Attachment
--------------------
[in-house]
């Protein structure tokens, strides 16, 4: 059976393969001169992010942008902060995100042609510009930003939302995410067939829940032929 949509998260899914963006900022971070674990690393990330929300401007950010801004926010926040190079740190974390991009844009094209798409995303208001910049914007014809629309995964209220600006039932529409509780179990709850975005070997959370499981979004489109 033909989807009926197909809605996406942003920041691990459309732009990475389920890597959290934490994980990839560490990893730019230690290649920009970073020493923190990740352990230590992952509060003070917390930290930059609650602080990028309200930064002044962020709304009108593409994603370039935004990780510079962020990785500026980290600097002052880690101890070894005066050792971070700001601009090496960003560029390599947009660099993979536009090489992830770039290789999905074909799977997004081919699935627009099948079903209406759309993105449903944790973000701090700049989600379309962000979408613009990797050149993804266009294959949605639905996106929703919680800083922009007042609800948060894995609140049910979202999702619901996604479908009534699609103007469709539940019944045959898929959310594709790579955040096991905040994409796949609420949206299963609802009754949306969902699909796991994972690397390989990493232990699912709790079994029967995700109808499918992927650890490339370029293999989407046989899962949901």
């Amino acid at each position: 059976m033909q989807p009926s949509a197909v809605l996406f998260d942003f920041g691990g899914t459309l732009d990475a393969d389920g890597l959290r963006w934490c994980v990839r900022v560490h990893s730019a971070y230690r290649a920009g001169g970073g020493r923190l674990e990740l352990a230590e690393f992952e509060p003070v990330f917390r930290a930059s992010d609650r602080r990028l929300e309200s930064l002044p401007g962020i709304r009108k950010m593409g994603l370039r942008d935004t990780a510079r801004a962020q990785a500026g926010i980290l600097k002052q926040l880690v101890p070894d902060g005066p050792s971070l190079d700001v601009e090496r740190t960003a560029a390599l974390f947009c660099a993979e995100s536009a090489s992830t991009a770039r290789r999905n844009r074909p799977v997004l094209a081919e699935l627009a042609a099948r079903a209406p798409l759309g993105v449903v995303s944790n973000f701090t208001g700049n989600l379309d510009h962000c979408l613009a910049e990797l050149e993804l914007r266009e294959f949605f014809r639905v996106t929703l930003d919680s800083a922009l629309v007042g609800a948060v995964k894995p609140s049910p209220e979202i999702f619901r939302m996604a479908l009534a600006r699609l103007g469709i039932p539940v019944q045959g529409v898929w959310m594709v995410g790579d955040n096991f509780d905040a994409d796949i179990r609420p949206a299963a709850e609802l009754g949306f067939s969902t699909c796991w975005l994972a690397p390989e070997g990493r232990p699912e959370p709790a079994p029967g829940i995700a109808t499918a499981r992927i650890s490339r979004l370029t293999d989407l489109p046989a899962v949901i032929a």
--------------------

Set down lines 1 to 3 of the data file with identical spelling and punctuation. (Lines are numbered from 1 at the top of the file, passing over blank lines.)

[in-house]
């Protein structure tokens, strides 16, 4: 059976393969001169992010942008902060995100042609510009930003939302995410067939829940032929 949509998260899914963006900022971070674990690393990330929300401007950010801004926010926040190079740190974390991009844009094209798409995303208001910049914007014809629309995964209220600006039932529409509780179990709850975005070997959370499981979004489109 033909989807009926197909809605996406942003920041691990459309732009990475389920890597959290934490994980990839560490990893730019230690290649920009970073020493923190990740352990230590992952509060003070917390930290930059609650602080990028309200930064002044962020709304009108593409994603370039935004990780510079962020990785500026980290600097002052880690101890070894005066050792971070700001601009090496960003560029390599947009660099993979536009090489992830770039290789999905074909799977997004081919699935627009099948079903209406759309993105449903944790973000701090700049989600379309962000979408613009990797050149993804266009294959949605639905996106929703919680800083922009007042609800948060894995609140049910979202999702619901996604479908009534699609103007469709539940019944045959898929959310594709790579955040096991905040994409796949609420949206299963609802009754949306969902699909796991994972690397390989990493232990699912709790079994029967995700109808499918992927650890490339370029293999989407046989899962949901």
């Amino acid at each position: 059976m033909q989807p009926s949509a197909v809605l996406f998260d942003f920041g691990g899914t459309l732009d990475a393969d389920g890597l959290r963006w934490c994980v990839r900022v560490h990893s730019a971070y230690r290649a920009g001169g970073g020493r923190l674990e990740l352990a230590e690393f992952e509060p003070v990330f917390r930290a930059s992010d609650r602080r990028l929300e309200s930064l002044p401007g962020i709304r009108k950010m593409g994603l370039r942008d935004t990780a510079r801004a962020q990785a500026g926010i980290l600097k002052q926040l880690v101890p070894d902060g005066p050792s971070l190079d700001v601009e090496r740190t960003a560029a390599l974390f947009c660099a993979e995100s536009a090489s992830t991009a770039r290789r999905n844009r074909p799977v997004l094209a081919e699935l627009a042609a099948r079903a209406p798409l759309g993105v449903v995303s944790n973000f701090t208001g700049n989600l379309d510009h962000c979408l613009a910049e990797l050149e993804l914007r266009e294959f949605f014809r639905v996106t929703l930003d919680s800083a922009l629309v007042g609800a948060v995964k894995p609140s049910p209220e979202i999702f619901r939302m996604a479908l009534a600006r699609l103007g469709i039932p539940v019944q045959g529409v898929w959310m594709v995410g790579d955040n096991f509780d905040a994409d796949i179990r609420p949206a299963a709850e609802l009754g949306f067939s969902t699909c796991w975005l994972a690397p390989e070997g990493r232990p699912e959370p709790a079994p029967g829940i995700a109808t499918a499981r992927i650890s490339r979004l370029t293999d989407l489109p046989a899962v949901i032929a």